Less than 40% of parents recall their pediatricians explaining when they are to use epinephrine in the event of their child having an allergic reaction. This finding comes from a study published in the Journal of Allergy and Clinical Immunology, and is the first of its kind to assess parents’ perceptions of care for their child’s food allergy.
Epinephrine auto-injectors are used to treat life-threatening allergic reactions, also known as anaphylaxis. “This is potentially lifesaving information,” said Dr. Ruchi Gupta, co-author and associate professor at Northwestern University. “Physicians need to make sure patients understand when and how to use epinephrine and that they have an emergency action plan.”
The study data comprised of 859 parents, who had 2 visits a year with their child’s physician, and the data was taken from the Children’s Memorial Hospital Food Allergy Questionnaire.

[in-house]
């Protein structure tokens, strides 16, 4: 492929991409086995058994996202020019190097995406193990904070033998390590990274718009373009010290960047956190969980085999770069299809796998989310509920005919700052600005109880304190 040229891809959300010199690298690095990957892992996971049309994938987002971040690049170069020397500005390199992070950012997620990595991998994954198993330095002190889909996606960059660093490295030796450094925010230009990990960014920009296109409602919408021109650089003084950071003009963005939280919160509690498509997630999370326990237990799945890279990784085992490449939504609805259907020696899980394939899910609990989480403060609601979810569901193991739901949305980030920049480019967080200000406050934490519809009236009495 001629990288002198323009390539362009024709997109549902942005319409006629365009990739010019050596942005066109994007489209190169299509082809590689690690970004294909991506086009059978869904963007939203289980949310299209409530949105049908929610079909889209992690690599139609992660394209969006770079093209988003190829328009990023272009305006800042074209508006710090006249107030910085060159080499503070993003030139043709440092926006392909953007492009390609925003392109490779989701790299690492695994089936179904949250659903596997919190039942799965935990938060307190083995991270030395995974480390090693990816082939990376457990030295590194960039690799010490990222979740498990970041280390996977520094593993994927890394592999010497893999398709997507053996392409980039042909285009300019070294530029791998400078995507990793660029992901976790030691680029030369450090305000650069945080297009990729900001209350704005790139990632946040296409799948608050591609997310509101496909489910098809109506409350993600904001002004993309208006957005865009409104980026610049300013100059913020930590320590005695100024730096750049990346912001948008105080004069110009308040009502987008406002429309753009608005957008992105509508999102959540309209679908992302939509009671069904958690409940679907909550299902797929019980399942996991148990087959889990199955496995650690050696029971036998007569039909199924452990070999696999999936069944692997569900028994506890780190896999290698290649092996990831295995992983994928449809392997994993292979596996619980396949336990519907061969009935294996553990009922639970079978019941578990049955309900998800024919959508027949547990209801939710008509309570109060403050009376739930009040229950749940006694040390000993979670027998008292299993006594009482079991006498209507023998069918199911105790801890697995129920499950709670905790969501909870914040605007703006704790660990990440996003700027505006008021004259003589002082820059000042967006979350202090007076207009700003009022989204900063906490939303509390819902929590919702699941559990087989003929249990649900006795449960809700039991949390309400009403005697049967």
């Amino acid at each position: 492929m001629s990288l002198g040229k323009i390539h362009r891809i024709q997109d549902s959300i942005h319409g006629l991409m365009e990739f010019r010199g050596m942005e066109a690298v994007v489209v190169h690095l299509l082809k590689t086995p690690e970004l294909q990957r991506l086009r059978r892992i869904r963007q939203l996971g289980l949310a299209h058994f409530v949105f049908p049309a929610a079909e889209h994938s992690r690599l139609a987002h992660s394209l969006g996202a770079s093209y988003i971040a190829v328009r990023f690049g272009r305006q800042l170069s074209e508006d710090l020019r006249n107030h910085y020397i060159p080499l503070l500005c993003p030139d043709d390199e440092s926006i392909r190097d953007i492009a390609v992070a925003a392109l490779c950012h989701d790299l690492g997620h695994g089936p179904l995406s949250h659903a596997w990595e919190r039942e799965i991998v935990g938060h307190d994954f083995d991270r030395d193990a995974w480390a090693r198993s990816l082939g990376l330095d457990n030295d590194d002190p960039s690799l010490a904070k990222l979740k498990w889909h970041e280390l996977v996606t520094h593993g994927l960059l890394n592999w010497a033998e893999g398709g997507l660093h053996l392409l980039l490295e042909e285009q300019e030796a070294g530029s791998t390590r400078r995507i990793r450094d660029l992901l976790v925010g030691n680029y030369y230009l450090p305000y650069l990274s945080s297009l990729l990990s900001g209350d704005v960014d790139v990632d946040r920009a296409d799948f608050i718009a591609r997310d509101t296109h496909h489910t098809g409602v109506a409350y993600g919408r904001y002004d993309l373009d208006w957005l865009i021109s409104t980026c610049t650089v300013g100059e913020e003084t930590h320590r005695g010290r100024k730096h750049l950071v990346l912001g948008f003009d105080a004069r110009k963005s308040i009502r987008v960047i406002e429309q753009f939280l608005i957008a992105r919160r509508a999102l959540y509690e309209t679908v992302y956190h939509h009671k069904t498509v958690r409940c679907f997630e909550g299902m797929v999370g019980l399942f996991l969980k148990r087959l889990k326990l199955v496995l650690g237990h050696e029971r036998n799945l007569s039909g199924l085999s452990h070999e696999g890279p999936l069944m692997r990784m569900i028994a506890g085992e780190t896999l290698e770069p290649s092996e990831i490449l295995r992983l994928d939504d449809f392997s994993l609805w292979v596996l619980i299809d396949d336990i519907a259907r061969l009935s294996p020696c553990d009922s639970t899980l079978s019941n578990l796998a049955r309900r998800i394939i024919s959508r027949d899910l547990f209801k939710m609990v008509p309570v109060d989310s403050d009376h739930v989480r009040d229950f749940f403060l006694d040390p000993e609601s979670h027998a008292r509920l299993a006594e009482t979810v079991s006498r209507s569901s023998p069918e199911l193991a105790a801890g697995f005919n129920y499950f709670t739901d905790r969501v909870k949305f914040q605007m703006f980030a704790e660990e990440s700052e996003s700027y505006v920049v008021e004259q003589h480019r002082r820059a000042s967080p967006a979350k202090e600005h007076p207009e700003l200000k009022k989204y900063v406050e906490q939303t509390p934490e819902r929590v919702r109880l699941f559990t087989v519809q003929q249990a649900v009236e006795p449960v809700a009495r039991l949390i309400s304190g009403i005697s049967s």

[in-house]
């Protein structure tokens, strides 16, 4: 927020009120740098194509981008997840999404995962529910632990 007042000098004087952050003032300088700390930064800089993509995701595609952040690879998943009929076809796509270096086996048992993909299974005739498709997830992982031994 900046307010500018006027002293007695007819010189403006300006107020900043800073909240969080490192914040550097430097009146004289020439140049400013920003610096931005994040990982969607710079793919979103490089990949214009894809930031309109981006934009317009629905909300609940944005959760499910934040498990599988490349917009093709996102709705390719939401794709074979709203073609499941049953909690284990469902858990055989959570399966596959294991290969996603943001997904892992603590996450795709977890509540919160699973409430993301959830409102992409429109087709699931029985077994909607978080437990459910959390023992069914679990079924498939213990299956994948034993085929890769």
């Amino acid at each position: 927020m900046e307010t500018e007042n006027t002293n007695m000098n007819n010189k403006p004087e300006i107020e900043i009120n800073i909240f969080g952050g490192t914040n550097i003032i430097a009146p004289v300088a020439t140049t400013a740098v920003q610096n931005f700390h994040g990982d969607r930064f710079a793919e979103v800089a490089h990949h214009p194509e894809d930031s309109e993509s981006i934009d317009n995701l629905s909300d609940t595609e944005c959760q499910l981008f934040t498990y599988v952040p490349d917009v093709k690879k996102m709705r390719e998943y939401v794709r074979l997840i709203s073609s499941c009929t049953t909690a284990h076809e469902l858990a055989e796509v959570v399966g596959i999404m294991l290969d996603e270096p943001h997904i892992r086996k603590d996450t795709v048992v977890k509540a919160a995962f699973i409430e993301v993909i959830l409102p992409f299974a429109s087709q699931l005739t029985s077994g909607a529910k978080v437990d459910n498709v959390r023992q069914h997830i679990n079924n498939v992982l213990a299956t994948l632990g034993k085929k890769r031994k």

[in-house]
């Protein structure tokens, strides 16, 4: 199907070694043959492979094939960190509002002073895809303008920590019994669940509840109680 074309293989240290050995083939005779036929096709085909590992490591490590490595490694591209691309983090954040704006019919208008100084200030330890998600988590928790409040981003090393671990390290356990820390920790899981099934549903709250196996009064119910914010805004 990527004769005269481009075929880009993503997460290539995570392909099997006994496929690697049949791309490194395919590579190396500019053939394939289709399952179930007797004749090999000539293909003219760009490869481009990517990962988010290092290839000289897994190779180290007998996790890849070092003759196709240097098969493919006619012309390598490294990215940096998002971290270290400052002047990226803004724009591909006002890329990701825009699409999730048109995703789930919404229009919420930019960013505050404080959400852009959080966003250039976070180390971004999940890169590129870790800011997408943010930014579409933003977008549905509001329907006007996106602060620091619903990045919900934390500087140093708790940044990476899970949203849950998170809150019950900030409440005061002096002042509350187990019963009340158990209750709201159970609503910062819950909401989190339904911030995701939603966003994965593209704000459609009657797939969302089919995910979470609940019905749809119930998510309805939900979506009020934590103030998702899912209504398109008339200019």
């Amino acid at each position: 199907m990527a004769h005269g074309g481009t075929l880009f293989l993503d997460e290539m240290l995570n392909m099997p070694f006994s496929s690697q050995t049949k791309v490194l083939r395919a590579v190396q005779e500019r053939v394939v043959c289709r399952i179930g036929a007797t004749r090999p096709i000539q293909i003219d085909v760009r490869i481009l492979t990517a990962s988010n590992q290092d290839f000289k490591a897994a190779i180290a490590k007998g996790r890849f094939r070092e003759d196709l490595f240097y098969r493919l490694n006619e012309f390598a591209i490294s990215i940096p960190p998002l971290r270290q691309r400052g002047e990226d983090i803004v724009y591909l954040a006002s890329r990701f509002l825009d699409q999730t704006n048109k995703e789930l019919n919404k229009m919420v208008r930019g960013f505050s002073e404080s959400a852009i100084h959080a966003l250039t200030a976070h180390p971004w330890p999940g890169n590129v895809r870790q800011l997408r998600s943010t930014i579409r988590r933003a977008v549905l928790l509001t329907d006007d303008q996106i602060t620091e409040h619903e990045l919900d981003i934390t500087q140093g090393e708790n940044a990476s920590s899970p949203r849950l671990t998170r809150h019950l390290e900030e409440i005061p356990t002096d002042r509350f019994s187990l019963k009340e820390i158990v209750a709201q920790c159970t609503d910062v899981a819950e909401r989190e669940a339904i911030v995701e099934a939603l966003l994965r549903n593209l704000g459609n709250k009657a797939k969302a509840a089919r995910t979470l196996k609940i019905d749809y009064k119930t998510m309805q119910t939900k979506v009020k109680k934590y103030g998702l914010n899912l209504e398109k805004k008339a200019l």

In addition to the 40% of parents not recalling their child’s pediatrician giving epinephrine injection instructions, less than 70% recalled their allergist explaining when to use epinephrine. Even fewer parents recalled being shown how to inject epinephrine or being given a written emergency action plan by either their allergists or pediatricians.
The authors also pointed to research that indicated pediatricians were not adequately trained on how to use epinephrine auto-injectors and how they did not feel comfortable showing patients how to use the devices.
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